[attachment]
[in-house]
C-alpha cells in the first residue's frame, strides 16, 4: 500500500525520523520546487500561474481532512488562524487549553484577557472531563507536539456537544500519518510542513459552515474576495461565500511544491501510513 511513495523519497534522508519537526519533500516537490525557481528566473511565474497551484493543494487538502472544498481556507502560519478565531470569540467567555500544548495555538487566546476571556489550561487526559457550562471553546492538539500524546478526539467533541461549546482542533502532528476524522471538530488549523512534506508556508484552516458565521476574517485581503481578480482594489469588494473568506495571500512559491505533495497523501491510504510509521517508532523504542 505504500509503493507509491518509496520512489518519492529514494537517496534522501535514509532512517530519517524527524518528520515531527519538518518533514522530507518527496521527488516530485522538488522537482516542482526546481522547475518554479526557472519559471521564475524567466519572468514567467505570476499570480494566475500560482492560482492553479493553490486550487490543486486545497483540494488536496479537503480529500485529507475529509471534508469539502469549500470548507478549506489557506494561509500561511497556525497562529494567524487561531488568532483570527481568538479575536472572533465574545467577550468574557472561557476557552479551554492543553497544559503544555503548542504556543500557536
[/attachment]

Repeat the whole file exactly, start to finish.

[in-house]
C-alpha cells in the first residue's frame, strides 16, 4: 500500500525520523520546487500561474481532512488562524487549553484577557472531563507536539456537544500519518510542513459552515474576495461565500511544491501510513 511513495523519497534522508519537526519533500516537490525557481528566473511565474497551484493543494487538502472544498481556507502560519478565531470569540467567555500544548495555538487566546476571556489550561487526559457550562471553546492538539500524546478526539467533541461549546482542533502532528476524522471538530488549523512534506508556508484552516458565521476574517485581503481578480482594489469588494473568506495571500512559491505533495497523501491510504510509521517508532523504542 505504500509503493507509491518509496520512489518519492529514494537517496534522501535514509532512517530519517524527524518528520515531527519538518518533514522530507518527496521527488516530485522538488522537482516542482526546481522547475518554479526557472519559471521564475524567466519572468514567467505570476499570480494566475500560482492560482492553479493553490486550487490543486486545497483540494488536496479537503480529500485529507475529509471534508469539502469549500470548507478549506489557506494561509500561511497556525497562529494567524487561531488568532483570527481568538479575536472572533465574545467577550468574557472561557476557552479551554492543553497544559503544555503548542504556543500557536